What does fair mean? How can we live a life we consider fair and just? I think answers change with time and experiences. We all have thoughts about what's appropriate for a given situation. These thoughts are based on a combination of things: our upbringing and birth order; spiritual and philosophical views; and our ability to recognize and practice with healthy verbal, emotional, and physical boundaries. It can appear to overwhelm some systems to sense life as unfair. For these personalities, no one seems to notice or respond in the same manner as they do. Anger and impatience are common responses to a sense of injustice. It's natural and healthy to feel anger and impatience when our senses indicate that justice is awry. The balance is to recognize the discomfort and our thoughts about it. Both our emotion and intellect teach us in their own ways.
A couple of things on my mind here recently: money and friendship boundaries. If you have any input, I'm open to reading it.
The past few days, I've been grappling with my financial situation. I'd like to have it all, naturally -- the American dream and then some. Reality includes a couple of loans (student, auto) and a housing market so bubble-icious that I don't know if it's a good idea to invest in it. I have at least one friend with an idea that debt is ever present, so might as well dive into it. She maintains several credit cards, student debt, a home loan, and she's now pondering the cost to organize her body to bear children. One day, after I recounted to her my financial plans, she told me she'd never considered paying off one loan before she obtained another one. I realize it's a totally personal choice how much someone will spend to live out dreams, and so much of what I witness seems out of control. Another one of my friends sold her home to exchange it for a huge home in the country. Wow! I can barely relate to these financial choices. They seem outrageous and irresponsible. Money and how to spend it is not typically a topic that's up for comfortable conversation. So instead of discussing financial choices, I generally keep to myself about my thoughts on the matter when I'm face-to-face with the choice maker. I'd like to find a comfortable financial place for myself and not think much about the finances of others.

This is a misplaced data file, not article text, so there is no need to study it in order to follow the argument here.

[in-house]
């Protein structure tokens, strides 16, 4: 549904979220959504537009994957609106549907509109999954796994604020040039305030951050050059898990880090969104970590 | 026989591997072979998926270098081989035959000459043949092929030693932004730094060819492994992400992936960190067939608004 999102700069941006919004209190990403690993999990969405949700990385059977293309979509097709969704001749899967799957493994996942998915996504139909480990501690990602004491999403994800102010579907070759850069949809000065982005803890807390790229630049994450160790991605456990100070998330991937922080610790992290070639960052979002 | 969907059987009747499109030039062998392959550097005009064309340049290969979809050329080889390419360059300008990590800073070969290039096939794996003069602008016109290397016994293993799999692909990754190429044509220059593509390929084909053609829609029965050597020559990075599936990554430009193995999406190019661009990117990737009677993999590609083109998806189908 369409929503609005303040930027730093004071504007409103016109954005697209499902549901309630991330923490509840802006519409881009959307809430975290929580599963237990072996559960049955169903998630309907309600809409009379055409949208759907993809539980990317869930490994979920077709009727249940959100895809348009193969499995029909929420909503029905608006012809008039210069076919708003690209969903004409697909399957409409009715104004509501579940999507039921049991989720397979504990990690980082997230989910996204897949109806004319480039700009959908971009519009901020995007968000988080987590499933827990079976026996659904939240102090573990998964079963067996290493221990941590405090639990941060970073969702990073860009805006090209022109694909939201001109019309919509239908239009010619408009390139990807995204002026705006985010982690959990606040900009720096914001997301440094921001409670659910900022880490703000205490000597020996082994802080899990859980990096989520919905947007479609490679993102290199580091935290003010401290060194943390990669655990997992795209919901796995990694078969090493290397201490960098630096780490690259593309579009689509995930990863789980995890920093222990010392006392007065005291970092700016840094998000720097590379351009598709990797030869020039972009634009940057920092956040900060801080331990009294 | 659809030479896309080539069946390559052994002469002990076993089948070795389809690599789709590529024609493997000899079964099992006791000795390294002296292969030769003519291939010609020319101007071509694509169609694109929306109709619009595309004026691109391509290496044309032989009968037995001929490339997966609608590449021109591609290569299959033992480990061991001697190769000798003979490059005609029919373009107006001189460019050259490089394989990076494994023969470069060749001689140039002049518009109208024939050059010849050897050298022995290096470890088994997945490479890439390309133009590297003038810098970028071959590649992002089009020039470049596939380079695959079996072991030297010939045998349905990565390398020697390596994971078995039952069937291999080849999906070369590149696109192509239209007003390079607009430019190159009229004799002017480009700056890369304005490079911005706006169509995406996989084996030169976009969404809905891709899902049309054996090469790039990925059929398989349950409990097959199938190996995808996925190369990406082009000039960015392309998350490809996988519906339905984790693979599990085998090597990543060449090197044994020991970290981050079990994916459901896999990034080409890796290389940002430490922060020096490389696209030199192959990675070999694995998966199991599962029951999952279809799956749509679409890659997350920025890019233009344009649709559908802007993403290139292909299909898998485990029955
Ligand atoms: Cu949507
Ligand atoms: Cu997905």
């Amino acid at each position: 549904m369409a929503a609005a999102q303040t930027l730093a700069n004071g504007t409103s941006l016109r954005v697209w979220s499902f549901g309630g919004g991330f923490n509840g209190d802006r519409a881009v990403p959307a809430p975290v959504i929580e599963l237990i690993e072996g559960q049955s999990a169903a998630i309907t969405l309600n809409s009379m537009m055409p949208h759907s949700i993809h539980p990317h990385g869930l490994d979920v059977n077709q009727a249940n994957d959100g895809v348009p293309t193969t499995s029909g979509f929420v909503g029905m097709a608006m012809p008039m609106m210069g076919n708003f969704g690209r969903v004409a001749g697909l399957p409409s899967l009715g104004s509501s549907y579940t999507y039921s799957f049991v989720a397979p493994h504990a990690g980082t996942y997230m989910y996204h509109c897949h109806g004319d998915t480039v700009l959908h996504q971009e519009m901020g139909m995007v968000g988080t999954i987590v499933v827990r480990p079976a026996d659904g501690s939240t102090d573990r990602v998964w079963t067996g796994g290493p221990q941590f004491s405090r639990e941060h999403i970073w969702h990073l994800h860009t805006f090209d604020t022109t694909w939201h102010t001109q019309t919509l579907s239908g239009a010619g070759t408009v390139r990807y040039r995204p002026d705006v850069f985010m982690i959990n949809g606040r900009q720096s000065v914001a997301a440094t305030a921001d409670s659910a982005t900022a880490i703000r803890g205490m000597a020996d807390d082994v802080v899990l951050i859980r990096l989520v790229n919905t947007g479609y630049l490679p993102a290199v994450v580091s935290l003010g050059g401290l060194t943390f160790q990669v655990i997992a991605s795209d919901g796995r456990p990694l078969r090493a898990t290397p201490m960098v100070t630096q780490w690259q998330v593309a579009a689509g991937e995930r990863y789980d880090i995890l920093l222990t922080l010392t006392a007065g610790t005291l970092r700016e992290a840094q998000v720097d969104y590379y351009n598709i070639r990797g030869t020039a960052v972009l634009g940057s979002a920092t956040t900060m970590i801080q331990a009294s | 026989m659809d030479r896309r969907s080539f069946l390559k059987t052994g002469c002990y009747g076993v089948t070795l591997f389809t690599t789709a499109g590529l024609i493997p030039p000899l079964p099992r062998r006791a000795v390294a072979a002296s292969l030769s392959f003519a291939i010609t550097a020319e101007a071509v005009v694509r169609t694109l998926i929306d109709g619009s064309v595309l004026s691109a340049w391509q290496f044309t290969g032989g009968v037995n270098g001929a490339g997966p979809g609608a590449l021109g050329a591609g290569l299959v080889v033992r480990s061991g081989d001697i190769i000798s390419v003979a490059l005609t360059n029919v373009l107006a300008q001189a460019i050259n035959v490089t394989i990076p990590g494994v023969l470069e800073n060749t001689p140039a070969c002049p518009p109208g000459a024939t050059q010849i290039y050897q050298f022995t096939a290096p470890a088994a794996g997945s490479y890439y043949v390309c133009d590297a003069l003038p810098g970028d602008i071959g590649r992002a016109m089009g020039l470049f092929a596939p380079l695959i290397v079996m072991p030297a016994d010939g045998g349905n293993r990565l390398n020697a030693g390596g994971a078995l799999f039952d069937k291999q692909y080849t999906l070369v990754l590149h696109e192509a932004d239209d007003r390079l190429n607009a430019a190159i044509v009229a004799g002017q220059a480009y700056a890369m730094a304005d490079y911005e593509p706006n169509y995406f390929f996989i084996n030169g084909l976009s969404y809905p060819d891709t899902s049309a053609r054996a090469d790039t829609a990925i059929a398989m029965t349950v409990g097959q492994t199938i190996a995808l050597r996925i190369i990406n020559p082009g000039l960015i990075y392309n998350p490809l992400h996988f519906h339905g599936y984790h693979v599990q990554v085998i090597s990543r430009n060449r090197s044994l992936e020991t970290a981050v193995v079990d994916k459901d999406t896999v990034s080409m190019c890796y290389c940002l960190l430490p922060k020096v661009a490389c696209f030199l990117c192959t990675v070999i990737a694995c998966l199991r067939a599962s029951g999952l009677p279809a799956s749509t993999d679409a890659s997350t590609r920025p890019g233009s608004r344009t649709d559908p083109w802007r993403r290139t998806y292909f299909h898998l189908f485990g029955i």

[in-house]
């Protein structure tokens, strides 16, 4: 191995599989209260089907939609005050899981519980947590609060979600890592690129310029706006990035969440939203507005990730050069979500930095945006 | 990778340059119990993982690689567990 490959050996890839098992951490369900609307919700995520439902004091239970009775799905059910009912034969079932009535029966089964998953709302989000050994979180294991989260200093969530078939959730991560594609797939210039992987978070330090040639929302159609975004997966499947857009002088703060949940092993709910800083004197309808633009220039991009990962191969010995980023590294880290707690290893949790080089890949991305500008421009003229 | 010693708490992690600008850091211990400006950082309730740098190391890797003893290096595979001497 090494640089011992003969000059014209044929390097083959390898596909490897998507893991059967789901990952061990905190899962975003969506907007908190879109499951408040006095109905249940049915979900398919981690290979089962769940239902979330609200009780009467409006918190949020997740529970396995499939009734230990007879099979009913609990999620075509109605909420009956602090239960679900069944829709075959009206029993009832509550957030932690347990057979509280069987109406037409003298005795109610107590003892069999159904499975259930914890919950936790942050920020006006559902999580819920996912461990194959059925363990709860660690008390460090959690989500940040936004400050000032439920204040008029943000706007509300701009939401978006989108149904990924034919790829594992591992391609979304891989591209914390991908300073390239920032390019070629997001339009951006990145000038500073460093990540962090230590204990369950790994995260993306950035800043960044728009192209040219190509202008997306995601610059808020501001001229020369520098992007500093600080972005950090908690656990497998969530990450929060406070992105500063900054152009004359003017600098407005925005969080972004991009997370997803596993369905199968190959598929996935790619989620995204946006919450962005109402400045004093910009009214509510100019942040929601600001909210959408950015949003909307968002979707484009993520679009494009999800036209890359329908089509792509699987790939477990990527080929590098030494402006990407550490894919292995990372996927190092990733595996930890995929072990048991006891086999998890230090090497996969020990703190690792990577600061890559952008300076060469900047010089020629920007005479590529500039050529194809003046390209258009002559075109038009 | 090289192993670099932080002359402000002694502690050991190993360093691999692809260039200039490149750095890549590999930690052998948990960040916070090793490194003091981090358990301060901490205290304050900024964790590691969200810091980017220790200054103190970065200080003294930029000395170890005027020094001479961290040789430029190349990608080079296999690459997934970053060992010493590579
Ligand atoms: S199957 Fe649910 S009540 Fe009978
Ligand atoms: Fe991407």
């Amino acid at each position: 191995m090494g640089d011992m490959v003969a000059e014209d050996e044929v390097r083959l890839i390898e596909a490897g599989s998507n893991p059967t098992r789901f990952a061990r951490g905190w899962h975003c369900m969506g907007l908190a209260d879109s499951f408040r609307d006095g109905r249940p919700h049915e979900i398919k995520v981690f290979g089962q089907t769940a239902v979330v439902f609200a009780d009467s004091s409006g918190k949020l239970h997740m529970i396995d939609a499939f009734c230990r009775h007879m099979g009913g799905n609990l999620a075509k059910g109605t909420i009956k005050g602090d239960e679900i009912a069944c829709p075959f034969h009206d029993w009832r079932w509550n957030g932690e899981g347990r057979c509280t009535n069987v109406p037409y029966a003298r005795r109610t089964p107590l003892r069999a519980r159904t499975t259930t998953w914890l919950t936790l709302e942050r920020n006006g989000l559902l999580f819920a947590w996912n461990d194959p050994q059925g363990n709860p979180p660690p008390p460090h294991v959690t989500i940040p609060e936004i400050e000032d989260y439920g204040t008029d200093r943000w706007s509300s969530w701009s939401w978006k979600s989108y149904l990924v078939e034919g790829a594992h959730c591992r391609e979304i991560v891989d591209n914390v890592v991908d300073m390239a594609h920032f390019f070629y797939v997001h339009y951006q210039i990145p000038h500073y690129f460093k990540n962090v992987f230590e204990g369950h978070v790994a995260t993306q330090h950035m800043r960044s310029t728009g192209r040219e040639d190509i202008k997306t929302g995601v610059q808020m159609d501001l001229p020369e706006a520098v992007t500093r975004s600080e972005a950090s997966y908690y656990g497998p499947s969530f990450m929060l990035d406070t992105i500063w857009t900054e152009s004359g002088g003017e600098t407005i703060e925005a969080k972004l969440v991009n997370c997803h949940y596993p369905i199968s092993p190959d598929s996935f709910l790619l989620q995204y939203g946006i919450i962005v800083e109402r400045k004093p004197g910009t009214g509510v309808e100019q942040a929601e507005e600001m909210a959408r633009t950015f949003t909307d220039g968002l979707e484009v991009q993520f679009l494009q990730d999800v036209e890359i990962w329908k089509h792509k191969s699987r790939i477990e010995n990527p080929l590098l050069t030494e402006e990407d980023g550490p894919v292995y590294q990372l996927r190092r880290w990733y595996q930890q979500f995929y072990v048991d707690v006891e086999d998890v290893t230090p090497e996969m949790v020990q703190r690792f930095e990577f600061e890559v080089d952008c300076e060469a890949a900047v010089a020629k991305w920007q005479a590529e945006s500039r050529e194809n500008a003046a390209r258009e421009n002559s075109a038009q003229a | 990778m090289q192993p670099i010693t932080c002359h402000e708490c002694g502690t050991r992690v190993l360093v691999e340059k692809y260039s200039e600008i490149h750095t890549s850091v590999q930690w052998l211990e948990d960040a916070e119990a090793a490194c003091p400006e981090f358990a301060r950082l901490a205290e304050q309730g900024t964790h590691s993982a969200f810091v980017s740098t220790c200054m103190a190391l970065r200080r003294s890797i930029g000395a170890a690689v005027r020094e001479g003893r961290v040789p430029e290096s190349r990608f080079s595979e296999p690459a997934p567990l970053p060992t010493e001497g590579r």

A former friend of mine once sat in front of me and talked about me as if I was not present. She told someone to not tell me something about a trip they took. She said this in a loud whisper, and then acted like I wasn't present to hear the entire exchange. It was pretty humiliating, really. I later told her how I felt and she told me it wasn't any of my business. This same friend later said she felt offended by things I did or said and needed to end our friendship. Woah! What? It seemed an unreasonable response. I didn't see it this way at the time, and she did the best she could. As it happened, I felt hurt and expendable. At first, I emailed her and said I hoped we could talk about it one day. A little while later, I emailed and told her to forget I'd ever said that. She responded, said she didn't ask me to keep her open for friendship, or something like that. She said more, and I didn't read the rest of her communication. I told a couple of people about the situation. One offered that it sounded like the former friend experienced past hurts that had nothing to do with me or our friendship. I think that was true for both of us. The friendship dynamic with her and a couple of others tapped into early patterns from my family of origin. The friendships weren't very reciprocal and were mostly awkward in their manifestations. My goal is to feel compassion and connection in all situations, and I struggled with how to balance my views after the person so abruptly and callously discarded me and the friendship. It's been worthwhile even as it's been kind of sad to explore this possibility in human relationships.
Well hello there.